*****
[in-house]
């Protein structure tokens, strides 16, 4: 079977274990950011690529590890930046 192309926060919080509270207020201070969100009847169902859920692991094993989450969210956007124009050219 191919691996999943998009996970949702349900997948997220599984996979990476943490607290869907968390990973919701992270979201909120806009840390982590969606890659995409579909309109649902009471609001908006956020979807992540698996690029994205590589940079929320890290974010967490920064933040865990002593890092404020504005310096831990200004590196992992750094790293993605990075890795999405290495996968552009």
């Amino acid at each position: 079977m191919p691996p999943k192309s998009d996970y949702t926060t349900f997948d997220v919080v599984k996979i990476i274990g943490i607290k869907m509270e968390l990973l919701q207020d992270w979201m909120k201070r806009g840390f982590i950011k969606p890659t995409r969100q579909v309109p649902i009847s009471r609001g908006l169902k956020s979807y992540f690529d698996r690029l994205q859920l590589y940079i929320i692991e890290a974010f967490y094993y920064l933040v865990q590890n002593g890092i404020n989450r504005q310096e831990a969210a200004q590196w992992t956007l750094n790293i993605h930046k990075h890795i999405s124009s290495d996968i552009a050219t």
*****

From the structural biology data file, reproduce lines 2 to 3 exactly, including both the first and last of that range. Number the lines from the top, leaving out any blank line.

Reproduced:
């Protein structure tokens, strides 16, 4: 079977274990950011690529590890930046 192309926060919080509270207020201070969100009847169902859920692991094993989450969210956007124009050219 191919691996999943998009996970949702349900997948997220599984996979990476943490607290869907968390990973919701992270979201909120806009840390982590969606890659995409579909309109649902009471609001908006956020979807992540698996690029994205590589940079929320890290974010967490920064933040865990002593890092404020504005310096831990200004590196992992750094790293993605990075890795999405290495996968552009």
């Amino acid at each position: 079977m191919p691996p999943k192309s998009d996970y949702t926060t349900f997948d997220v919080v599984k996979i990476i274990g943490i607290k869907m509270e968390l990973l919701q207020d992270w979201m909120k201070r806009g840390f982590i950011k969606p890659t995409r969100q579909v309109p649902i009847s009471r609001g908006l169902k956020s979807y992540f690529d698996r690029l994205q859920l590589y940079i929320i692991e890290a974010f967490y094993y920064l933040v865990q590890n002593g890092i404020n989450r504005q310096e831990a969210a200004q590196w992992t956007l750094n790293i993605h930046k990075h890795i999405s124009s290495d996968i552009a050219t």